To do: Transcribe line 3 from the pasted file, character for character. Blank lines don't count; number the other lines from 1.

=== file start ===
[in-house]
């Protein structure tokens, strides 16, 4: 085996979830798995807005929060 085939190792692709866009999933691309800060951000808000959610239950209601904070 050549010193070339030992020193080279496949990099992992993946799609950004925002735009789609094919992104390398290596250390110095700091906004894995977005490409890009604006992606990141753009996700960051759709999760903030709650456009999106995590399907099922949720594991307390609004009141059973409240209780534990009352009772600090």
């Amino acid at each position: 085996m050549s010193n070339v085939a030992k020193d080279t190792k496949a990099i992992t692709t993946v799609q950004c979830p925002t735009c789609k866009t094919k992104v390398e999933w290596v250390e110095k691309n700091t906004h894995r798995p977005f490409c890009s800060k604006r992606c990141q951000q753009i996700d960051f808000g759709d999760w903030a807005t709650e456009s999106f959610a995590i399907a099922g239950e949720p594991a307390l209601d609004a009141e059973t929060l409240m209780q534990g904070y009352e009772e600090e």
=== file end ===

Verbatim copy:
């Amino acid at each position: 085996m050549s010193n070339v085939a030992k020193d080279t190792k496949a990099i992992t692709t993946v799609q950004c979830p925002t735009c789609k866009t094919k992104v390398e999933w290596v250390e110095k691309n700091t906004h894995r798995p977005f490409c890009s800060k604006r992606c990141q951000q753009i996700d960051f808000g759709d999760w903030a807005t709650e456009s999106f959610a995590i399907a099922g239950e949720p594991a307390l209601d609004a009141e059973t929060l409240m209780q534990g904070y009352e009772e600090e």